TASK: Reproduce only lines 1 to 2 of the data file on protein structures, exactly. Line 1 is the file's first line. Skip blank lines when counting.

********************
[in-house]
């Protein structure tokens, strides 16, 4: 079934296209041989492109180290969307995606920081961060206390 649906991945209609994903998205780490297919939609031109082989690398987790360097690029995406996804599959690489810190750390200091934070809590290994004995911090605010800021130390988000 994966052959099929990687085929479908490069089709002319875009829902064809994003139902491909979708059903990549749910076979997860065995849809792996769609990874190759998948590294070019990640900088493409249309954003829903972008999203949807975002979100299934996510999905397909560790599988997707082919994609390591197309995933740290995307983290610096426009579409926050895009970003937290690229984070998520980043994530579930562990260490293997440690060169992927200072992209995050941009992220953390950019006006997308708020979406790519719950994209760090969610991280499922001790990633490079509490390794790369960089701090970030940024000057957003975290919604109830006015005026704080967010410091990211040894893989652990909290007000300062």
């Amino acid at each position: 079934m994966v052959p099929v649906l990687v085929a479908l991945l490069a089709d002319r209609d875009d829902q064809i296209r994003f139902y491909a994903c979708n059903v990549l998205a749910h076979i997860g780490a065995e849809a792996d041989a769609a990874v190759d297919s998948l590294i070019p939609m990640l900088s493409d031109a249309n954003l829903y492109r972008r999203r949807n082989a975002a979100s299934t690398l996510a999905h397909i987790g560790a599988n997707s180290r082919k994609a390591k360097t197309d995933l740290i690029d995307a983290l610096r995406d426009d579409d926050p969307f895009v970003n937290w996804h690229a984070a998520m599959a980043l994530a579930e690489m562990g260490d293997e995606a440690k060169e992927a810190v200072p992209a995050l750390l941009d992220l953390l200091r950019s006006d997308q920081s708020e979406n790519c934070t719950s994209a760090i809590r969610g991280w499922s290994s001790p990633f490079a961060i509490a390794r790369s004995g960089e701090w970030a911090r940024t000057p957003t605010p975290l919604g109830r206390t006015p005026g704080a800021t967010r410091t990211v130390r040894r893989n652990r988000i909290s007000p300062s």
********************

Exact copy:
[in-house]
């Protein structure tokens, strides 16, 4: 079934296209041989492109180290969307995606920081961060206390 649906991945209609994903998205780490297919939609031109082989690398987790360097690029995406996804599959690489810190750390200091934070809590290994004995911090605010800021130390988000 994966052959099929990687085929479908490069089709002319875009829902064809994003139902491909979708059903990549749910076979997860065995849809792996769609990874190759998948590294070019990640900088493409249309954003829903972008999203949807975002979100299934996510999905397909560790599988997707082919994609390591197309995933740290995307983290610096426009579409926050895009970003937290690229984070998520980043994530579930562990260490293997440690060169992927200072992209995050941009992220953390950019006006997308708020979406790519719950994209760090969610991280499922001790990633490079509490390794790369960089701090970030940024000057957003975290919604109830006015005026704080967010410091990211040894893989652990909290007000300062």